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Say we've previously used a neural network or some other classifier C with $N$ training samples $I:=\{I_1,...I_N\}$ (that has a sequence or context, but is ignored by C) the, belonging to $K$ classes. Assume, for some reason (probably some training problem or declaring classes), C is confused and doesn't perform well. The way we assign a class using C to each test data $I$ is: $class(I):= arg max _{ {1 \leq j \leq K} } p_j(I)$, where $p_j(I)$ is the probability estimate of $I$ corresponding to the $j$-th class, given by C.

Now, on top of this previous classifier C, I'd like to use a Hidden Markov Model (HMM) to "correct" the mistakes made by the previous context-free classifier C, by taking into account the contextual/sequential information not used by C.

Hence let in my HMM, the hidden state $Z_i$ denote the true class of the $i$-th sample $I_i$, and $X_i$ be the predicted class by C. My question is: how could we use the probabilistic information $cl(I):= arg max _{ {1 \leq j \leq K} } p_j(I)$ to train this HMM? I understand that the *confusion matrix of C* can be used to define the emission prob. of the HMM, but how do we define the transition and start/prior prob.? I'm tempted to define the start/prior prob. vector as $\pi:=(p_1(x_1), ..., p_K(x_1))$. But I may be wrong. **This is my main question**.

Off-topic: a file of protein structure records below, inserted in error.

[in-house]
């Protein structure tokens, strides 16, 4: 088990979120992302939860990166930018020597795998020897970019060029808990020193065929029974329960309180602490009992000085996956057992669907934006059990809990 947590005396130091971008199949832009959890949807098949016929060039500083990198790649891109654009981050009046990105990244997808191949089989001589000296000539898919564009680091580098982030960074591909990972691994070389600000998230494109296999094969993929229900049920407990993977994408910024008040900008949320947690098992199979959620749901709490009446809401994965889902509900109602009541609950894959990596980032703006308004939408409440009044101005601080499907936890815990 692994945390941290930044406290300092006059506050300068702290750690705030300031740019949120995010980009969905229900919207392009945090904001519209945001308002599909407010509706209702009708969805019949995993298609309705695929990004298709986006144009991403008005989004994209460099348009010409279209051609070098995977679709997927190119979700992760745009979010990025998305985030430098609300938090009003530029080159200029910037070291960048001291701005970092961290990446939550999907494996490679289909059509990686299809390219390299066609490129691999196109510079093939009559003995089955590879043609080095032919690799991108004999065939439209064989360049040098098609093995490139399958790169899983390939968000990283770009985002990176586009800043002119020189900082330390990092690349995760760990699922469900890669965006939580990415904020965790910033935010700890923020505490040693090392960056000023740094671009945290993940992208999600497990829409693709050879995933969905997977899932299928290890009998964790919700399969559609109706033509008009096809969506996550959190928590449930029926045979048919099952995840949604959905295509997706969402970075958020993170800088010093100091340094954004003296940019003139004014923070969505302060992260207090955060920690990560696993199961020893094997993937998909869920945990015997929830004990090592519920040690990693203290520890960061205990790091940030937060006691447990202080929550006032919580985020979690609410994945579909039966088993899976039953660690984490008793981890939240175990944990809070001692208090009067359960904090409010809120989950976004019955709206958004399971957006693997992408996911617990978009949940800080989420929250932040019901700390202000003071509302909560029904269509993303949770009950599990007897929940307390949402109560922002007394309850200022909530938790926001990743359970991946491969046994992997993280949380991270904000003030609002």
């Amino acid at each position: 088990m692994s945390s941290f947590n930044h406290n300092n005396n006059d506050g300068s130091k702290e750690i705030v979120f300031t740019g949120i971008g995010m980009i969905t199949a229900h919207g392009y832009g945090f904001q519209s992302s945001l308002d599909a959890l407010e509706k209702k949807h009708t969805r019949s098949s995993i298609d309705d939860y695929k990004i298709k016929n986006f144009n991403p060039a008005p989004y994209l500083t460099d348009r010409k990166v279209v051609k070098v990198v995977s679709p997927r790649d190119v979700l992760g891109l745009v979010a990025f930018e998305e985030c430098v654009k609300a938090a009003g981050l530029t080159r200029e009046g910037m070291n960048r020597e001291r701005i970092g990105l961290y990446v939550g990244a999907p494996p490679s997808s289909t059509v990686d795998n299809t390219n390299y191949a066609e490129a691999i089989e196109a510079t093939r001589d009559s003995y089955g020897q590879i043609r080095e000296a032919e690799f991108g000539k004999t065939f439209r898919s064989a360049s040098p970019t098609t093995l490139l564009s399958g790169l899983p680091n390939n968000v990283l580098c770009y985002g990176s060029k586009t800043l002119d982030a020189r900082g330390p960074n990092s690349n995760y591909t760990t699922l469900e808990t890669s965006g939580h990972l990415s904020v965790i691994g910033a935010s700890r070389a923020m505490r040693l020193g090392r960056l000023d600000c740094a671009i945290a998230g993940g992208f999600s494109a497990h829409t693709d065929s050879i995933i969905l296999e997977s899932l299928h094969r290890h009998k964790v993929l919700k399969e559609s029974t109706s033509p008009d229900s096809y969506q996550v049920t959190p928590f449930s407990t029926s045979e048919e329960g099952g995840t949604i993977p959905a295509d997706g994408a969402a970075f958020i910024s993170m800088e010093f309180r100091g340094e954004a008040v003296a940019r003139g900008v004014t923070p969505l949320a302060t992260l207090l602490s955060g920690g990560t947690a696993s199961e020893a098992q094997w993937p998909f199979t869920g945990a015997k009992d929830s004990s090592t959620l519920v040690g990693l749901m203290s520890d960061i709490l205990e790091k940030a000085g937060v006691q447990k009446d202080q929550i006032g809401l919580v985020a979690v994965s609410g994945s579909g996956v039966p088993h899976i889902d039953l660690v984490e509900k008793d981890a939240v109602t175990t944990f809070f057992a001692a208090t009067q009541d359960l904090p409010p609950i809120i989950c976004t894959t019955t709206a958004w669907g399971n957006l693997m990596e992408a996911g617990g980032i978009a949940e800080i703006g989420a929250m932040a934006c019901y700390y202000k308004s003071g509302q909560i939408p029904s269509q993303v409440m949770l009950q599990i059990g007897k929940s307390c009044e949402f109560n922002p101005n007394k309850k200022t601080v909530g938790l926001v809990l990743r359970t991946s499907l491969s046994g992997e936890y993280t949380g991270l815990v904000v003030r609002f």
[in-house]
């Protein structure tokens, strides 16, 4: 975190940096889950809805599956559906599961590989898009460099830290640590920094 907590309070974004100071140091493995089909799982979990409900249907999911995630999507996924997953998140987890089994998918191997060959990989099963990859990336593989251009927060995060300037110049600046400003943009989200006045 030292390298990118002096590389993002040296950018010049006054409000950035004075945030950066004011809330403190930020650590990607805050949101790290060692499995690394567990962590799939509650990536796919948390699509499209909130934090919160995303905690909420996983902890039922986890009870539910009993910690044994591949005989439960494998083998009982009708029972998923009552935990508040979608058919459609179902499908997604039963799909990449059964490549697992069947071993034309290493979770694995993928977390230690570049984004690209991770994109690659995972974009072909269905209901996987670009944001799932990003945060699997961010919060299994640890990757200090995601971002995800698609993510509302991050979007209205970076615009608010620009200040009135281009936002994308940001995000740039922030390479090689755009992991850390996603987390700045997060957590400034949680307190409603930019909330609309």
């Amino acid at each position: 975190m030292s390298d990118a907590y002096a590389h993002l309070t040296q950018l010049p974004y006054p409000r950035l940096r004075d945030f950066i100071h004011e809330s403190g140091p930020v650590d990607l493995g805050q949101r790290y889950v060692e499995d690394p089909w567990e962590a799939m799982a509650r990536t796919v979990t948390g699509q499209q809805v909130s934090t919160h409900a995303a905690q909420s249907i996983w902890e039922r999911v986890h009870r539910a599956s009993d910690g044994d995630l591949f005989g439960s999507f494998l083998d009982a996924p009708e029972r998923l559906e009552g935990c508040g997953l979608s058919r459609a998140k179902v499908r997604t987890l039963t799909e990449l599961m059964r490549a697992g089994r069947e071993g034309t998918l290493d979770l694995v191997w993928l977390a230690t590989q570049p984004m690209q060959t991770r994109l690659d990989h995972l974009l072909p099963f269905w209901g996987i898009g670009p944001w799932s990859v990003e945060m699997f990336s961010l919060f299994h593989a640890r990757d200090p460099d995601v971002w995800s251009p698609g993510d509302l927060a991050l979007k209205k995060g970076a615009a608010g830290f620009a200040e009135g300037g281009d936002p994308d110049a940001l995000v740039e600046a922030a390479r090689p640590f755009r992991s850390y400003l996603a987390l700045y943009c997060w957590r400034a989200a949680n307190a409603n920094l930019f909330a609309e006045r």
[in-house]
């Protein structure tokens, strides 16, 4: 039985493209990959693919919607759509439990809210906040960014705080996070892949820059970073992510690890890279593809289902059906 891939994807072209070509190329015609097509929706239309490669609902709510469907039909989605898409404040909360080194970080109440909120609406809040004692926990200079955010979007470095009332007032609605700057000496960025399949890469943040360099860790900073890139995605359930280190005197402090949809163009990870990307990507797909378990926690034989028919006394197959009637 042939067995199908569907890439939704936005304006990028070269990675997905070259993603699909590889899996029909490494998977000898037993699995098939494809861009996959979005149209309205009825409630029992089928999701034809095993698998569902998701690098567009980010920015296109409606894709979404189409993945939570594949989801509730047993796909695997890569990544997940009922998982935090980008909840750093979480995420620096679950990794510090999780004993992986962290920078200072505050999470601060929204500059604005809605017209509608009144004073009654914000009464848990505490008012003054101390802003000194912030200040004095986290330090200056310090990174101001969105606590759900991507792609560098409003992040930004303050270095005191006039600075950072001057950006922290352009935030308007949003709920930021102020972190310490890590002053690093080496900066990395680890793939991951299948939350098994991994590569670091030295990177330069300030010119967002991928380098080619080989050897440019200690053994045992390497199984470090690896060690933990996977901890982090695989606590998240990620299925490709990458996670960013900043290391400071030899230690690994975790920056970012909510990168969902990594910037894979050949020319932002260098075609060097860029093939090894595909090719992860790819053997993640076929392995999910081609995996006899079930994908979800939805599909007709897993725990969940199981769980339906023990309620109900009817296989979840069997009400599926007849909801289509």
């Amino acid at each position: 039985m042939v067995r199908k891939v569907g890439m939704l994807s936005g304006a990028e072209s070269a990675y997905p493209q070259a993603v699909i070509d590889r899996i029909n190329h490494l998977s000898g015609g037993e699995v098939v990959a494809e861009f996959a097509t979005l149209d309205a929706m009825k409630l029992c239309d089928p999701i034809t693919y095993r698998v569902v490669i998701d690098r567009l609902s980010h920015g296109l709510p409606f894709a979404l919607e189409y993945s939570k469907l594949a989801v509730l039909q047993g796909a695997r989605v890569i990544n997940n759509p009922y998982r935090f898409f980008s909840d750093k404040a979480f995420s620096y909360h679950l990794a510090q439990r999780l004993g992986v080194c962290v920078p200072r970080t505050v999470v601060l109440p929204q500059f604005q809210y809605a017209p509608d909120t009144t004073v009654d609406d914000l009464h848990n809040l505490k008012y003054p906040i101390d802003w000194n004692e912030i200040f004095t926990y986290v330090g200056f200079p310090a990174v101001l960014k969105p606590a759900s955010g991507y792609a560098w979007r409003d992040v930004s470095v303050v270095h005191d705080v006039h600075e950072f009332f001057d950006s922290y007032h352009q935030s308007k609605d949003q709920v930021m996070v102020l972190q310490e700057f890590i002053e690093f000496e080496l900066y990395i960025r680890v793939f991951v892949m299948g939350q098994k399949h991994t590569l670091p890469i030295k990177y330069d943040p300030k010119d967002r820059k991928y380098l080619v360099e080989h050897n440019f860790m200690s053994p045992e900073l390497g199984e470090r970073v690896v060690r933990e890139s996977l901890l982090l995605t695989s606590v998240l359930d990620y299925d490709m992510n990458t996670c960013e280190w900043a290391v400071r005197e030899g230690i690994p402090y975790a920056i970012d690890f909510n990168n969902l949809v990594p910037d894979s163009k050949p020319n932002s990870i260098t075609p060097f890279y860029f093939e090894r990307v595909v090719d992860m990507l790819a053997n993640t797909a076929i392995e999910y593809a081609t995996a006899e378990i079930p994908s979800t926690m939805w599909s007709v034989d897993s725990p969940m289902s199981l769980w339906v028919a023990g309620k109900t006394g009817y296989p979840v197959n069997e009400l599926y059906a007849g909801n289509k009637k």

**A follow up question:** One can define an HMM in the above way (using confusion matrix and the prob. information from C); call the resulting parameter set $\Theta_0$. But after doing so, is it advisable to estimate the parameters to best fit the data $I$ used for C, while initializing a parameter set with the values mentioned in the previous paragraph?

Why can you not make the original classifier aware of the context? E.g. use a CNN with a window of time, or an RNN? – kbrose – 2018-04-20T14:16:37.293

@kbrose: I'm kind of new to the subject, but I've been instructed to use neighborhood information of the samples; samples are retail products in supermarkets, and the contexts are not time, but the for a product P(t,s), the neighborhood consisting of all P(t+/- 1, s+/-1). – Sus_Q – 2018-04-20T14:22:30.790

Ok, so a CNN with filter widths of 3? – kbrose – 2018-04-20T23:10:30.530